- Under the Child Maltreatment Act, “neglect” includes prenatal drug use that causes the child to be born with an illegal substance in his or her system or a drug-related health problem. Moreover, test results may be used as evidence of neglect in subsequent proceedings.
- Arkansas requires healthcare providers to report the birth of an infant with fetal alcohol syndrome.
- Arkansas allows a woman who loses a child after 5-months (i.e., 20-weeks) gestation to seek a “Certificate of Birth Resulting in Stillbirth,” which is filed with the state registrar.
- Arkansas bans both cloning-to-produce-children and cloning-for-biomedical-research.
- The state maintains no laws regarding destructive embryo research or human egg harvesting. Moreover, the state’s fetal experimentation statute only prohibits research on a born alive child—thereby allowing research on a child born dead (i.e., aborted) with the permission of the mother.
- Arkansas excludes an “unborn child” from the definition of “person” in the context of assisted reproductive technologies.
- The state’s “Newborn Umbilical Cord Initiative Act” has established a network to collect and store postnatal tissue and fluid.
- Arkansas mandates that only physicians may perform artificial insemination procedures.
End of Life Laws:
- Under Arkansas law, assisted suicide is a felony.
Healthcare Freedom of Conscience Laws:
Participation in Abortion:
- Arkansas law protects healthcare providers who conscientiously object to participating in abortions.
- Under the law, healthcare providers cannot be subject to civil liability or other recriminatory action for their refusal to participate in abortions.
- In addition, no hospital is required to permit an abortion within its facility.
- Arkansas provides some protection for the conscience rights of pharmacists and pharmacies.
Participation in Research Harmful to Human Life:
- Arkansas currently provides no protection for the rights of healthcare providers who conscientiously object to participation in human cloning, destructive embryo research, or other forms of medical research, which violate a provider’s moral or religious belief.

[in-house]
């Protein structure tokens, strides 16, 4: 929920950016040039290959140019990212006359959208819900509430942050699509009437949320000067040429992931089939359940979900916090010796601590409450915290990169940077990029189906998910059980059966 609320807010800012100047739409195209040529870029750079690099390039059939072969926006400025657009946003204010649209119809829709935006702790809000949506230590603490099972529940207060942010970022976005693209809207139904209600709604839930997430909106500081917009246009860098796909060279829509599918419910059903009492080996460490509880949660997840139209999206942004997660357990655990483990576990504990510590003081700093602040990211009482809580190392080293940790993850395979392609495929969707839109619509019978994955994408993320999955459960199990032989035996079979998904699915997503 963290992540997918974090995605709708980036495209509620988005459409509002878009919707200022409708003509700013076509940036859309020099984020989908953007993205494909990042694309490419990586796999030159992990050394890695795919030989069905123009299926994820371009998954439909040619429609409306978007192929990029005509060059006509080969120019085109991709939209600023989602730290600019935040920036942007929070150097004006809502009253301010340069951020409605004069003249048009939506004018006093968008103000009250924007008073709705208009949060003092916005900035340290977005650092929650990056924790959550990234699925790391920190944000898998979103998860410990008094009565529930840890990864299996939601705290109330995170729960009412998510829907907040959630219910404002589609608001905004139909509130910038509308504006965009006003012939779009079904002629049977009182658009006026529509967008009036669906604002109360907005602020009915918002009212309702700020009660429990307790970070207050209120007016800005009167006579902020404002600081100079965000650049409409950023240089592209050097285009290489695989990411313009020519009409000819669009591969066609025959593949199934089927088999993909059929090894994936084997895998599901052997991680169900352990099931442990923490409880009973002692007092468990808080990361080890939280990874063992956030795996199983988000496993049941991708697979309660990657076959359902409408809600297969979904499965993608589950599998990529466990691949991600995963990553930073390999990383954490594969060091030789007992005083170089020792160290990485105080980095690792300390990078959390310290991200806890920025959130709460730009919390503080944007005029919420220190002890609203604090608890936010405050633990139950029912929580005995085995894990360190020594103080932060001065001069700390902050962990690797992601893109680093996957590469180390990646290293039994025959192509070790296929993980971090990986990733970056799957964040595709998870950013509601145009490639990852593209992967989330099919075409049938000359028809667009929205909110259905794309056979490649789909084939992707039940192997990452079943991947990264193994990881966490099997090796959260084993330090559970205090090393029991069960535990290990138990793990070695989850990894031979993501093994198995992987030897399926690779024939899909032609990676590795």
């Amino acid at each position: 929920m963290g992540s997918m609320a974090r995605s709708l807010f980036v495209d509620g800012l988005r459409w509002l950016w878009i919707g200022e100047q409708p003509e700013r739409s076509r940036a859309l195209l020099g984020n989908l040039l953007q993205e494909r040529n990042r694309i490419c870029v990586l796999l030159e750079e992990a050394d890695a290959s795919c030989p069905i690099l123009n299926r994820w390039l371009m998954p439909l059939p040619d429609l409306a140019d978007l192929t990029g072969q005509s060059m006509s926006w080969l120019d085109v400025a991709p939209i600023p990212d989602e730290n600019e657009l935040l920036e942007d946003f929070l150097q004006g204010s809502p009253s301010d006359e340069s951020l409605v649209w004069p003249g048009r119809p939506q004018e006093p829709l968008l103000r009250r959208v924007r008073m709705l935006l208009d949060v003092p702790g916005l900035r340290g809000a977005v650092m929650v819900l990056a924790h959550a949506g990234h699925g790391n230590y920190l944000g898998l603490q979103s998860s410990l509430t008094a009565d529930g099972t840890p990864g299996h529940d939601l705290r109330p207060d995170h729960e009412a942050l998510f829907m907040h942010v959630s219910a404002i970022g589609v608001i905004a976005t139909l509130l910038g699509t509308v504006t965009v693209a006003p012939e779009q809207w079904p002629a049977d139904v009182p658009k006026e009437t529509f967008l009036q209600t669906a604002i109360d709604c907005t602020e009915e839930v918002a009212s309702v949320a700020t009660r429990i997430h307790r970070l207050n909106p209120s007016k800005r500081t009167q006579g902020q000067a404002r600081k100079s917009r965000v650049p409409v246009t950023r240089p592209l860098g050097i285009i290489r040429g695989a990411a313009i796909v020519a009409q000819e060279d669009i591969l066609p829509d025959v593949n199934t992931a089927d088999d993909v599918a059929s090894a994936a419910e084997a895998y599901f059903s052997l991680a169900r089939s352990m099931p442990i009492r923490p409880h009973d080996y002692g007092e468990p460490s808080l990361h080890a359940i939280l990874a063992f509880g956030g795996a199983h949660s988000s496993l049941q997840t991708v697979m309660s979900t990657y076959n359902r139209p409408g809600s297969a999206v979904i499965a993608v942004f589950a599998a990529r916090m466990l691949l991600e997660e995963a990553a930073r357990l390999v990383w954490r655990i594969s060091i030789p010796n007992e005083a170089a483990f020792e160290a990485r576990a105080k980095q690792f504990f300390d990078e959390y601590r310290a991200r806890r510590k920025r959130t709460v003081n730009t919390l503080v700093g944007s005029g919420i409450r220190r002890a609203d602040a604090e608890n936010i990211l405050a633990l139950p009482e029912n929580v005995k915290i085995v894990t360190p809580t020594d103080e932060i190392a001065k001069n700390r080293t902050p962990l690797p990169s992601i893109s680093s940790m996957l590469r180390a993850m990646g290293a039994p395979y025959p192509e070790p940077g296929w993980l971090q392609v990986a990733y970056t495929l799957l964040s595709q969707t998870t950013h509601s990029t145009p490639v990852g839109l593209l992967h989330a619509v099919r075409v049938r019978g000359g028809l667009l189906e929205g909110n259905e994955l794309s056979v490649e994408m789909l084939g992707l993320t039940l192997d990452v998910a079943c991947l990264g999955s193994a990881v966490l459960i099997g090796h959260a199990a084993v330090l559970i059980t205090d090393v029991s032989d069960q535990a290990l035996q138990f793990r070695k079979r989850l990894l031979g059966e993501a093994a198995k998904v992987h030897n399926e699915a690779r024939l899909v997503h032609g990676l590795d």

What Happened in 2013:
- Arkansas enacted all three components of AUL’s Child Protection Act: (1) a requirement that all employees and volunteers at “reproductive health facilities” properly report suspected cases of child sexual abuse; (2) a prohibition on intentionally causing, aiding, abetting, or assisting a child to obtain an abortion without parental consent; and (3) a mandate that abortion providers collect forensic samples when an abortion is performed on a minor under the age of 14.
- The legislature overrode Governor Mike Beebe’s veto of legislation prohibiting an abortion if an unborn child’s heartbeat is detected and the unborn child is at 12 weeks of development or greater. The new law has already been challenged in federal court. The state also enacted a law prohibiting abortion at 5-months development based upon the pain felt by the unborn child.
- Arkansas now requires that an abortion provider report information related to the post-fertilization age of the unborn child at the time the abortion was performed.
- The state continued its policy of prohibiting the use of state funds for abortion referrals or services in public schools.
- Arkansas enacted a law prohibiting abortion coverage in the state health insurance Exchanges (required under the federal healthcare law).
- In a busy legislative year, Arkansas also considered measures related to informed consent, the regulation of chemical abortion, and tax incentives or exemptions for pregnancy resource centers.
- Arkansas enacted a measure expanding its existing fetal homicide law to protect an unborn child from conception.
- Arkansas became the third state to enact AUL’s Pregnant Woman’s Protection Act which permits women to use force to defend their unborn children from third-party criminal violence.
- Arkansas also considered a measure related to the reporting and/or treatment of suspected prenatal exposure to drugs and alcohol.
- Arkansas enacted a measure excluding an “unborn child” from the definition of “person” in the context of assisted reproductive technologies. The state also considered legislation further regulating assisted reproductive technologies.
- Arkansas considered measures related to advance planning documents, pain management, and palliative care.
Recommendations for Arkansas:
Women’s Protection Project Priorities:
- Abortion Patients’ Enhanced Safety Act
- Abortion-Inducing Drugs Safety Act
- Parental Involvement Enhancement Act
- Prenatal Nondiscrimination Act
- Joint Resolution Commending Pregnancy Resource Centers
- Defunding the Abortion Industry and Advancing Women’s Health Act
Legal Recognition and Protection for the Unborn:
- Unborn Wrongful Death Act (for pre-viable child)
- Born-Alive Infant Protection Act
- Statutory prohibition on wrongful life lawsuits
- Prohibition on Public Funding of Human Cloning and Destructive Embryo Research Act
Healthcare Freedom of Conscience:
- Healthcare Freedom of Conscience Act